How do you carry the small tools that may be needed sometimes at extrications?
Like the glass breaker, belt cutter, wrench, screwdriver, small crowbar etc

We have a purpose belt with the tools to disconnect batteries etc but it is not good since the tools fall out too easy (if leaning forward, crawling) so I am looking for ideas.

And what do you think should be in that bag?

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so this may not help you as it is a little different than your concept. All of our extrication hand tools are in a case on the truck. except for seat belt cutter and window punch kept in the cab. The advantage of keeping them in a large case is that it generally stays on the truck but could be taken off and moved to the tools staging area if necessary. 90+ % of our auto accidents are such we can pull within 20 ft of the accident scene and need only limited hand tools and not for an emergent action. With keeping it on the truck and close to the scene we can still get them pretty quick but most importantly we know where they are. So if we need something we know exactly where it is. Keep in mind we are not a career department and so we never know who is going to show up or what job they will be doing.

If forcible extrication is needed we set up a tool staging area and can move the case to that point. again same concept , all tools are in a central and well known location.

I am not convinced this is the right approach -- a tool belt/bag might be a good idea, but this works for us. Tools haven't gotten lost or misplaced nor do we spend time looking for a tool. Usually the only one with the tool is the one assigned to that task and they have it in their hand. Hand tools are returned to the case as soon as possible after their specific use.
I use my Rescue tool hehehe!!!
I carry a fabric tool bag, bought at Lowe's for $30. It holds the specialized hand tools that I need for instruction and ops and includes things that either we only have one of, or which we don't carry.
Most of the people in our Company carry a center punch in their turnout pocket to break glass and some type of multi-tool like a Leatherman for screwdriver etc. Usually has a blade that will cut seat belts. I have a pair of cable cutters that stay in my turnout pocket for cutting battery cables which are also handy for breaching structure walls containing wires.
Here is a bag...somewhat similar to what we have some of our "small tools" in. Its just an "old school" tool box, made with canvas and although its not a perfect thing it does work and its quick grab and go. We have our windshield saw, two screwdrivers, small cable cutter, and a number of misc items(seat belt cutter, pliers, etc). It has worked out pretty well for us, just grab it and head to the staging tarp.
Thank you for all replies!

The idea that everyone carries a window punch etc in their bunker gear seems a bit overkill, it is not an every day tool in my department and I have enough things in my pockets anyway.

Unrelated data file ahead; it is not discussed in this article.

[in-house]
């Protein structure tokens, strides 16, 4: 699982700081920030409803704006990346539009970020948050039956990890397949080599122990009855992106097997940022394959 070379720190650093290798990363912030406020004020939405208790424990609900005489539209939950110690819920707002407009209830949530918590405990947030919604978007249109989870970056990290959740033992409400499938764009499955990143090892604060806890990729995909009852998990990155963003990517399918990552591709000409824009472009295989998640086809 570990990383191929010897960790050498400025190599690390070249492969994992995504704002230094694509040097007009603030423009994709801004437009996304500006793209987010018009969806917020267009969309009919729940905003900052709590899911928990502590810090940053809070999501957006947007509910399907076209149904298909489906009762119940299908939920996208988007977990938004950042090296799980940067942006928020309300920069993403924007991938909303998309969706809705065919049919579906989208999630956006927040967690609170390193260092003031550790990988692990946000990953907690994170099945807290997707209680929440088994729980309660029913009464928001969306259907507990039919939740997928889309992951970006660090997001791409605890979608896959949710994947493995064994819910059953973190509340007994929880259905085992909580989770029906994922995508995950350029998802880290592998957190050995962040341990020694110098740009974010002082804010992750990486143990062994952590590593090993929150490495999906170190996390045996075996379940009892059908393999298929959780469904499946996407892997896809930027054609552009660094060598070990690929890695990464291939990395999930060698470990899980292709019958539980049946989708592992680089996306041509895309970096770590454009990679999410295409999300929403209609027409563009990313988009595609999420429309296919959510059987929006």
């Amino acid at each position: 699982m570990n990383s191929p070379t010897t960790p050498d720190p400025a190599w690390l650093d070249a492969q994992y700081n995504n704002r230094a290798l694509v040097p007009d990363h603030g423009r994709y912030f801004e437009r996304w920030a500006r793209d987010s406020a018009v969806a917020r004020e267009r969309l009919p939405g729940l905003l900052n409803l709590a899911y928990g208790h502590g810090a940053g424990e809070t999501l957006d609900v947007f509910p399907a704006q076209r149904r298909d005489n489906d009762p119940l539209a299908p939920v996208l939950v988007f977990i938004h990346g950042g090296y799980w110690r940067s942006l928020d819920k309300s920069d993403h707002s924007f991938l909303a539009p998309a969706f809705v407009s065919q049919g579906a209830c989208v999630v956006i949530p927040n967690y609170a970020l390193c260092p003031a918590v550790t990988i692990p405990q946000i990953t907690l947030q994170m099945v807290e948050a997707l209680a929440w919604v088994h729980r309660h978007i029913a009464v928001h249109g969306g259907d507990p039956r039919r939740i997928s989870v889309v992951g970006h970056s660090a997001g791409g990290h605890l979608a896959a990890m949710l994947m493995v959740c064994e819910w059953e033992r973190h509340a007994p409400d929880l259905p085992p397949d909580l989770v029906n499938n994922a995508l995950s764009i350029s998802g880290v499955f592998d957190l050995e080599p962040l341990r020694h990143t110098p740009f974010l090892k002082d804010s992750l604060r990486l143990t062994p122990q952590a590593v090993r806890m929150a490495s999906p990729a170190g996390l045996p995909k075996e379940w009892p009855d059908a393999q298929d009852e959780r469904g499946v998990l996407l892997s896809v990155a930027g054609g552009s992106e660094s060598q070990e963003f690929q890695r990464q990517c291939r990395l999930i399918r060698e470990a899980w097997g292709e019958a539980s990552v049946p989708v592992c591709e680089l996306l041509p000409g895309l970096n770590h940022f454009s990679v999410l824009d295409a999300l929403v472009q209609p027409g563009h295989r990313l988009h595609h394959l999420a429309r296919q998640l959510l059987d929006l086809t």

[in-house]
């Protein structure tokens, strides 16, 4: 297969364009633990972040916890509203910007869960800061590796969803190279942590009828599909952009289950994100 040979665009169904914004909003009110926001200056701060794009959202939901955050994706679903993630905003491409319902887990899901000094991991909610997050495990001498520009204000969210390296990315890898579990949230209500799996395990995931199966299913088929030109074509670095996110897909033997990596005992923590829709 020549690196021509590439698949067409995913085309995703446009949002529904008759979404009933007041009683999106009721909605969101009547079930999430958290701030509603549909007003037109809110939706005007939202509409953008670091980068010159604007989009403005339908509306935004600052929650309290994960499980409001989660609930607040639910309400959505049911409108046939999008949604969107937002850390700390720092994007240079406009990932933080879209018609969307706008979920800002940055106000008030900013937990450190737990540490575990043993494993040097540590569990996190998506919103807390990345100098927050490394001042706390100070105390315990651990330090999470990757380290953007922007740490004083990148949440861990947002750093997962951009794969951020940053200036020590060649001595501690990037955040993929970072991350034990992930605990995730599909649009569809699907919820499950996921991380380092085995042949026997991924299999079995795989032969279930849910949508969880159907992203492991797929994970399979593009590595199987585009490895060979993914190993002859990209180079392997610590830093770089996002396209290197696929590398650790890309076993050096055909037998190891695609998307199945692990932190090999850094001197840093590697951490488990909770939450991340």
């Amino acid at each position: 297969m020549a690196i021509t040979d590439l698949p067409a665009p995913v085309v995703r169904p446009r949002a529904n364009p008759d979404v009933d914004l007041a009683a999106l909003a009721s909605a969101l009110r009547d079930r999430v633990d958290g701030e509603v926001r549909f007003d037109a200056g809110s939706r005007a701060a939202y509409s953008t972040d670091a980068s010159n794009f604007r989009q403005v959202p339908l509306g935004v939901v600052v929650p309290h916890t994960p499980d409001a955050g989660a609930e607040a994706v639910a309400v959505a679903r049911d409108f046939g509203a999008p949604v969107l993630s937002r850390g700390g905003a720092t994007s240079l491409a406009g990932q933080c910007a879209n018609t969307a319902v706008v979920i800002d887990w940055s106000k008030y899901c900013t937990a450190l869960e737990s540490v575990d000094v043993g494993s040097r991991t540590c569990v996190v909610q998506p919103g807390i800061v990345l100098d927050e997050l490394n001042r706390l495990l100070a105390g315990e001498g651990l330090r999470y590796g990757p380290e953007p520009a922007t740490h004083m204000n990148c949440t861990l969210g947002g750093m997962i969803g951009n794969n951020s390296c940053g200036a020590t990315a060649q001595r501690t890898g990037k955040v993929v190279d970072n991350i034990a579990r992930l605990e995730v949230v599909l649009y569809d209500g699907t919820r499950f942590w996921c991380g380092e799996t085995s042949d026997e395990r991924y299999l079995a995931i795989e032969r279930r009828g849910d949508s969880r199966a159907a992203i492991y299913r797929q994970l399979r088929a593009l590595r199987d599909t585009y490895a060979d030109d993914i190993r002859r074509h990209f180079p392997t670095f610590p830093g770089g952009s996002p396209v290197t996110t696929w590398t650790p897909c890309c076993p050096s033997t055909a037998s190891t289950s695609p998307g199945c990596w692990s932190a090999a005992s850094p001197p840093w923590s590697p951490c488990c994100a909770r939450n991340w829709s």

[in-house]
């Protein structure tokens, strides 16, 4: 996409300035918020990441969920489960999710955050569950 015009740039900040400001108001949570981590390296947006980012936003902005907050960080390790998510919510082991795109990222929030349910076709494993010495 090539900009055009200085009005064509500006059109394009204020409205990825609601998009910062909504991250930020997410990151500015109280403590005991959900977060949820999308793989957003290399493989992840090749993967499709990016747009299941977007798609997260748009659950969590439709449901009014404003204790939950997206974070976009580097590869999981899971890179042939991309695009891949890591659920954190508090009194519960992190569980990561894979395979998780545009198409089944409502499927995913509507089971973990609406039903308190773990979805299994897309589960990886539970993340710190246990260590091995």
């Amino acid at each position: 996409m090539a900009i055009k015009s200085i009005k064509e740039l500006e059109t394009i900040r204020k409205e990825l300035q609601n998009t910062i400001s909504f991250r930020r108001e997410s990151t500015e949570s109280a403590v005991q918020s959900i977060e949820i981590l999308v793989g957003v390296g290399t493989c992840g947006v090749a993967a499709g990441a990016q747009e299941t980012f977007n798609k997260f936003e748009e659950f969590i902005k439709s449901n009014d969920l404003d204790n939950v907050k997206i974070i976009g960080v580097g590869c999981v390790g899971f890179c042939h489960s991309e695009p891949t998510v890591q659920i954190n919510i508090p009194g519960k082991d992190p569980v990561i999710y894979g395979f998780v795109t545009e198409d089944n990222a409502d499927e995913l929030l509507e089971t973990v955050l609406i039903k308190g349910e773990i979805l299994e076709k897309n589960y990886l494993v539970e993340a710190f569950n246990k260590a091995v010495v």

The tool bag we have today is a toolbox "light", we have a standard tool box on the Engine with more tools, the idea with the tool bag is that it should only be the the most common tools and they should be accessible fast.

We have two ideas that we should try, one is a typical tactical vest used by the police, with high visibility on the back/front, radio pocket and all necessary tools and first aid on the chest in small pockets.
The vest will be situated on the Engine and you take it on when needed.

The other idea is a belt with leg pockets attached, like the gun holster of the police, also with a leg strap so that it does not flap around.
One leg pocket for extrication tools and one pocket for first aid, the belt is stored in the Engine and you take it on when needed.

The vest and and belt may a have different attachments for different calls, change the pockets accordingly.
For instance for forest fires - camel back water pack, radio, hose clamp, extra energy, filter mask, first aid.

The idea may be to have some kind of modular system
Here is an example:

We are very interested in what rescuers want as toolbelt or to store and carry tools.
If the veichle is wrecked, we just cut battery cable - negative first, with cable cutter. It's fast and easy, and it can be carried in pocket. Negative cable can be easy replaced.
In truck cabins we have cheap plastic boxes or tool bags with necessary tools like: screwdrivers, electricity tester, smal wrenches for batteries, cutters... The number of tools is minimal, just by expirience we know it will be most necessary. For complex works, we have boxes with appropriate tools in trucks.
Belt cutters from holmatro are attached with velcro on visible positions inside truck cabin. It's small and goes into pocket or you can attach on any velcro.
Glass-master tool is placed near hydraulic tools and it's used to cut/brake car glasses.
We have a medium Husky tool bag that contains your basic hand tools. Bear in mind that larger tools such as the irons and all powered extrication gear are assigned to a position. Our control position (cribbing man on MVA's) takes the bag to the vehicle. It contains the following:
-Speed Wrenches (3/8, 7/16, 10mm, 12mm)
-Small Cable cutters
-Res-Q-Wrench (seat belt cutter, window punch, pry tool)
-Adjustable wrench
-Side-terminal battery wrench
-Duct Tape
-Channel-Lock Pliers
-Vice-Grip Pliers
-Phillips & Flat-head Screwdrivers
-Officer's Tool w/ Trunk Key


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